DeepMind Has Quietly Open Sourced Three New Impressive Reinforcement Learning Frameworks
Three new releases that will help researchers streamline the implementation of reinforcement learning programs.
Deep reinforcement learning(DRL) has been at the center of some of the biggest breakthroughs of artificial intelligence(AI) in the last few years. However, despite all its progress, DRL methods remain incredibly difficult to apply in mainstream solutions given the lack of tooling and libraries. Consequently, DRL remains mostly a research activity that hasn’t seen a lot of adoption into real world machine learning solutions. Addressing that problem requires better tools and frameworks. Among the current generation of artificial intelligence(AI) leaders, DeepMind stands alone as the company that has done the most to advance DRL research and development. Recently, the Alphabet subsidiary has been releasing a series of new open source technologies that can help to streamline the adoption of DRL methods.
As a new deep learning technique, the adoption of DRL faces challenges beyond the simple implementation of algorithms. Training datasets, environments, monitoring-optimization tools as well as well-designed experiments are needed to streamlined the adoption of DRL techniques. This is particularly true in the case of DRL given that its mechanics differ from most traditional machine learning methods. DRL agents attempt to master a task by trial and error in a given environment. In that setting, the robustness of the environments and experiments play a primordial role in the knowledge developed by a DRL agent.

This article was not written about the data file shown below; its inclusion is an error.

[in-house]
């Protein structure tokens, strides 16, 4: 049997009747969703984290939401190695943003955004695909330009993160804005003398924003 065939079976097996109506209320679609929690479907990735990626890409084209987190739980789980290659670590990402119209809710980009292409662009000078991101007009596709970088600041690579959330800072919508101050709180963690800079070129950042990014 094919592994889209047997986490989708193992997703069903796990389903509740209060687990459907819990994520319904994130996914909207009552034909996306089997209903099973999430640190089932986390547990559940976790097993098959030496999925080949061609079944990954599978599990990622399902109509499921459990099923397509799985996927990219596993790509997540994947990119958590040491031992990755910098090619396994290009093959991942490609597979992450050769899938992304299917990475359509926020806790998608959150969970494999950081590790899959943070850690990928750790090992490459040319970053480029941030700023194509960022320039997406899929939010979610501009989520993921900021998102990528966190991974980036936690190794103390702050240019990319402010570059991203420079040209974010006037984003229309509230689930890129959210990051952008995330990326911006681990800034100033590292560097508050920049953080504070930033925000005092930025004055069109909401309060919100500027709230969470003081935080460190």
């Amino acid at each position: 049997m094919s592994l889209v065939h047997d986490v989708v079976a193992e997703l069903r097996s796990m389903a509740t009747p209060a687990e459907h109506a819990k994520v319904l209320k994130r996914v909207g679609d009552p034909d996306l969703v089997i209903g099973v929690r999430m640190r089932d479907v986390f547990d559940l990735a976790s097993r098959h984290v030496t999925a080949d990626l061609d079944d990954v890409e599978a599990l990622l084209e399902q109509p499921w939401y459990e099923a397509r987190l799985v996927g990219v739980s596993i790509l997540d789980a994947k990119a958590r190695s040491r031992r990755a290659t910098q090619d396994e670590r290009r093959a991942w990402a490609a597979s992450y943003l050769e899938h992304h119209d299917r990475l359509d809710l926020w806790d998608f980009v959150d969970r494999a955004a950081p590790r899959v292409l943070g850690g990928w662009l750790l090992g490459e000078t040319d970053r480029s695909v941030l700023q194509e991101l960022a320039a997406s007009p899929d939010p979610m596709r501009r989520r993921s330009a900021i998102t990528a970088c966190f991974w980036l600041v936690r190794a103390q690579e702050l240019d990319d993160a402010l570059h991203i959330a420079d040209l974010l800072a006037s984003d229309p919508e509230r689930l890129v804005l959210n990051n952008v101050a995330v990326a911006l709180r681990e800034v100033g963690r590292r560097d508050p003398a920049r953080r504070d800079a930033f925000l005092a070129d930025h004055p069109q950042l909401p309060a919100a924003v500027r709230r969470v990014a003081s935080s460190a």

DRL has been the cornerstone of DeepMind efforts to advance AI. Starting with the famous AlphaGo and continuing with major milestones in areas such as healthcare, ecological research and, of course, gaming, DeepMind has applied DRL methods to major AI challenges. To achieve those milestones, DeepMind has had to build many proprietary tools and frameworks that streamline the training, experimentation and management of DRL agents at scale. Very quietly, DeepMind has been open sourcing several of those technologies so that other researchers can use them to advance the current state of DRL methods. Recently : DeepMind open sourced three different DRL stacks that merit a deeper exploration.
Games play a prominent role in the training of DRL agents. Like no other dataset, games are intrinsically based on trial and reward mechanics which can be used to train a DRL agent. However, as you can imagine, gaming environments are far from trivial to assemble.
OpenSpiel is a collection of environments and algorithms for research in general reinforcement learning and search/planning in games. The purpose of OpenSpiel is to promote general multiagent reinforcement learning across many different game types, in a similar way as general game-playing but with a heavy emphasis on learning and not in competition form. The current version of OpenSpiel contains implementations of over 20 different games of various sorts (perfect information, simultaneous move, imperfect information, grid-world games, an auction game, and several normal-form / matrix games.